The New Scholars entrepreneurs are leading the charge for their countries and we’re honored to support them in doing so.
Cupertino, Calif. (PRWEB) March 10, 2011
New Scholars, a social venture focused on empowering an entrepreneurial Africa, has announced the five winners from its Entrepreneurial Safari. The five entrepreneurs now enter a formal incubation process with New Scholars, which will help evolve their proposals into successful businesses in Southern Sudan and Kenya.
The winners were selected from a pool of thirty-six entrepreneurs who participated in the New Scholars Entrepreneurial Safari in Kenya in December 2010. During the two-week bootcamp, African entrepreneurs eager for guidance and feedback on their business ideas collaborated daily with Kenyan and Silicon Valley professionals who served as mentors, imparting best practices for entrepreneurial success.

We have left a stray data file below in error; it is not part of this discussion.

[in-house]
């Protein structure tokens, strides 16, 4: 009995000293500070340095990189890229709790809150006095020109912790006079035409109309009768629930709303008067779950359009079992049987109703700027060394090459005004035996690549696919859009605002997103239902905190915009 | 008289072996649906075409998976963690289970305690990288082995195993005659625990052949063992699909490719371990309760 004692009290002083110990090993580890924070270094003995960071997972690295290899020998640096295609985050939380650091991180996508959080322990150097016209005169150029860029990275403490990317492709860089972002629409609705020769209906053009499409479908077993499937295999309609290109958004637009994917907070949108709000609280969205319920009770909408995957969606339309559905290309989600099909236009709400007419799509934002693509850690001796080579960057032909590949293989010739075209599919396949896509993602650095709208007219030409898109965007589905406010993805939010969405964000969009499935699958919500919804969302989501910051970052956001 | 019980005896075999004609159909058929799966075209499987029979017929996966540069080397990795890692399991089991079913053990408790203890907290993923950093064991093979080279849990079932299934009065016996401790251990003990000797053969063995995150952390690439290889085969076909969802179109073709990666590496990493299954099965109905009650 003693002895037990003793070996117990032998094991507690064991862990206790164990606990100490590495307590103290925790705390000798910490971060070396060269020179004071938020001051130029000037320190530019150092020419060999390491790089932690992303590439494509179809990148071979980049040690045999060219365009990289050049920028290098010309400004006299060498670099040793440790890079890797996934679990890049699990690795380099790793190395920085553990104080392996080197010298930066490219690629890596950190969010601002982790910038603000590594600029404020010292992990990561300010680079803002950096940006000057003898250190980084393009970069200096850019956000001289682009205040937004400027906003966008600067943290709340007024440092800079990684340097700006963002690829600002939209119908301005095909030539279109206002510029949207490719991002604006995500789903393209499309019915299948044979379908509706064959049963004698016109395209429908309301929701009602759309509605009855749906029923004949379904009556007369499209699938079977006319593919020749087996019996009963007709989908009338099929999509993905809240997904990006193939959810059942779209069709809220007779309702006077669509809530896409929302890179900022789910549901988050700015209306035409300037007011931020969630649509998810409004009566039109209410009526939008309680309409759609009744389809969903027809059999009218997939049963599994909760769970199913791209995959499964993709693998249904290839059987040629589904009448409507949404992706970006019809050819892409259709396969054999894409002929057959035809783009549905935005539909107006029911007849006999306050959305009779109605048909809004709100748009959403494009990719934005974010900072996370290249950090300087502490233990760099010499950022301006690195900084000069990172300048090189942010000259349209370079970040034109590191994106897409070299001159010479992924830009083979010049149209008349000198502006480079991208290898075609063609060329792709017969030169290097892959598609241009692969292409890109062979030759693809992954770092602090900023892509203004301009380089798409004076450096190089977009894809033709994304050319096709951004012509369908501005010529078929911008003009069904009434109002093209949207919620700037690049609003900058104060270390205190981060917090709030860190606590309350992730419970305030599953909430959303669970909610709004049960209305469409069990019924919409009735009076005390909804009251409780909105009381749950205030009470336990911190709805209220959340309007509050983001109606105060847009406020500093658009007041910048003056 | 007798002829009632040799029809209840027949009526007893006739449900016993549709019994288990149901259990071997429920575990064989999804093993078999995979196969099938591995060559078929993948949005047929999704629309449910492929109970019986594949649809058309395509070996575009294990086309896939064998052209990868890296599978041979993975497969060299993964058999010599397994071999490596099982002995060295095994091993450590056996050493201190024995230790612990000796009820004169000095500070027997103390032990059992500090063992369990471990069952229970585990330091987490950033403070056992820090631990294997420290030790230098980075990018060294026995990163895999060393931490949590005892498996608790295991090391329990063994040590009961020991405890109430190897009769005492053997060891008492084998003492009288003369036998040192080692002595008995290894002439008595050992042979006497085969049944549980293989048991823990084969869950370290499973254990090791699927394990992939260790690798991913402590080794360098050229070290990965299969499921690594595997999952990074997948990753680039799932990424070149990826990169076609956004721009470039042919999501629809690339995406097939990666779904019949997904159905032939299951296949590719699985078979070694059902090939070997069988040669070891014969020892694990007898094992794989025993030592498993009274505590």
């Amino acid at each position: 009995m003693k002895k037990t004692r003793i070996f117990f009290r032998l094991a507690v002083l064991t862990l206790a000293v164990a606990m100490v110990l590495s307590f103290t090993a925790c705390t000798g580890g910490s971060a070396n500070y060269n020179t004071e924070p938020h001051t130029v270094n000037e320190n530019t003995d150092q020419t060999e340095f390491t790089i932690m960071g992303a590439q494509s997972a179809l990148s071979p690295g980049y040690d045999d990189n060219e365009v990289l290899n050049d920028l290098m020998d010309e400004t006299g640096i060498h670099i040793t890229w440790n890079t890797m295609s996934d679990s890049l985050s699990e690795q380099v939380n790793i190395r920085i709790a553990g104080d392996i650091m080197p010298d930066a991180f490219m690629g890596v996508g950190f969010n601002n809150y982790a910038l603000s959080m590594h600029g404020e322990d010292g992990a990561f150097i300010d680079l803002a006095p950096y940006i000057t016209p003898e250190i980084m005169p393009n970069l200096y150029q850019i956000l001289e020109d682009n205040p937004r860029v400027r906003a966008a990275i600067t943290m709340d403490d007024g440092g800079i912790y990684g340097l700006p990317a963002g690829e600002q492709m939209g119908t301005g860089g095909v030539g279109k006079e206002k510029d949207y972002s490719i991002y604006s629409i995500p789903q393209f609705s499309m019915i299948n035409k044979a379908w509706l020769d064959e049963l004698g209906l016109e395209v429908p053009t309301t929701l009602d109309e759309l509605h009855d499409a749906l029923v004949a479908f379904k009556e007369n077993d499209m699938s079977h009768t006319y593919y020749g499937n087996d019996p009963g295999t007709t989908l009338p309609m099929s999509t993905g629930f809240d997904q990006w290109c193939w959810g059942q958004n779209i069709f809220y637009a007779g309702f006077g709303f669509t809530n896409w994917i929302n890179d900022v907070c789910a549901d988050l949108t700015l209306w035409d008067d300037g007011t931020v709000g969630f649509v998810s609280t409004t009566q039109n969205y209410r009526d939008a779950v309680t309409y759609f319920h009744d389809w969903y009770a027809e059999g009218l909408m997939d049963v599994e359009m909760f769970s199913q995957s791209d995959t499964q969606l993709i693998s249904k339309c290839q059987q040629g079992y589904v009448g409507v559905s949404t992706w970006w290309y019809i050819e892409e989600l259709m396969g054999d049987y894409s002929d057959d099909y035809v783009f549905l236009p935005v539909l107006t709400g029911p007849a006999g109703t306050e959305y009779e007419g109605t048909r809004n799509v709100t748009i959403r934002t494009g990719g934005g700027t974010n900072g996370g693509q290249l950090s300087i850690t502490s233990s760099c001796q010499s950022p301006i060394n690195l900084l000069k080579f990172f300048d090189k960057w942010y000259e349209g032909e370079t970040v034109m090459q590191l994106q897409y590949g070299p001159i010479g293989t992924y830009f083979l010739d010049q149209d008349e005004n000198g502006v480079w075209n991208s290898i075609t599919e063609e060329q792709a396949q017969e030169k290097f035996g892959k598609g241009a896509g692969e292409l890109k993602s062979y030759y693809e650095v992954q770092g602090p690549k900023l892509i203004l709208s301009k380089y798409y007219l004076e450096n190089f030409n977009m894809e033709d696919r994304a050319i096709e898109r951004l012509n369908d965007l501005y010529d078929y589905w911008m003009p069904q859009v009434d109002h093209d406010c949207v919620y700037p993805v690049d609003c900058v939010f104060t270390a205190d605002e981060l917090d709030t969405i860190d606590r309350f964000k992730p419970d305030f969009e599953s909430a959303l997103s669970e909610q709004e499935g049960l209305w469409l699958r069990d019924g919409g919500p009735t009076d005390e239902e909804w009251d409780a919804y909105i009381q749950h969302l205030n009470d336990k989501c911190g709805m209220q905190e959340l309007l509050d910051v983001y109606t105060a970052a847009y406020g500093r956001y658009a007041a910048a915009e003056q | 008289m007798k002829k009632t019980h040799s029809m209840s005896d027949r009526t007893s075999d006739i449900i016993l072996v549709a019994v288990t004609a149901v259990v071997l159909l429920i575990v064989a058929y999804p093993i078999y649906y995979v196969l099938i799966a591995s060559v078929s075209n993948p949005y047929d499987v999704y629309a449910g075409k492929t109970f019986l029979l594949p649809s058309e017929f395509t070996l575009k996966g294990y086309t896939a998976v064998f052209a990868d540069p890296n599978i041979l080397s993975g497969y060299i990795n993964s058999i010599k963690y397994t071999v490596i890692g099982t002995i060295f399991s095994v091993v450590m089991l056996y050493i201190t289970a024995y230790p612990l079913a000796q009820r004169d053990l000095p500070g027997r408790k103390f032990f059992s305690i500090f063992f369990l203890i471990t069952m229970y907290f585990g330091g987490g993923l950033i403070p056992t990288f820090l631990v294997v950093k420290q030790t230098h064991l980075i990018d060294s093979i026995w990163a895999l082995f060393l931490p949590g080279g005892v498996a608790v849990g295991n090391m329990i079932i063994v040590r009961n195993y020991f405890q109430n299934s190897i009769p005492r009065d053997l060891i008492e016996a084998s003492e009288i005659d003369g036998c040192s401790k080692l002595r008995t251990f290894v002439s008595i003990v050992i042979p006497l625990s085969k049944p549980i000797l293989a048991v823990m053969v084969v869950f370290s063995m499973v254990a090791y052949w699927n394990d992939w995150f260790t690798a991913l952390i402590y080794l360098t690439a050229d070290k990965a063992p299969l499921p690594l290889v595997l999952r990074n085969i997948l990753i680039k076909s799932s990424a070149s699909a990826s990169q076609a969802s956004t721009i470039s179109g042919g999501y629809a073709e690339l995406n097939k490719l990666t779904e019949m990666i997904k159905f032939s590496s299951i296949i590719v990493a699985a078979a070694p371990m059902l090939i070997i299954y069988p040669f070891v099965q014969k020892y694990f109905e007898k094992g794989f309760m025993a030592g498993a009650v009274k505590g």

“This is an extremely exciting time for Africa and New Scholars,” said Garang Akau, co-founder of New Scholars and one of the original “Lost Boys of Sudan,” featured in the film of the same name. “The pending independence for Southern Sudan opens up possibilities for so many of us who have dreams of building the future of our country. With today’s announcement, we know we’ve indentified five individuals who possess the leadership qualities and drive required of entrepreneurs; they are excellent role models for the African communities where they will build their businesses,” said Akau.
The five winners include three Sudanese “Lost Boys” and two Kenyans. Their proposed businesses will serve the vast needs of and provide jobs to communities in Southern Sudan and Kenya, and focus on agriculture, real estate, sustainable energy, identity verification, and laundry services.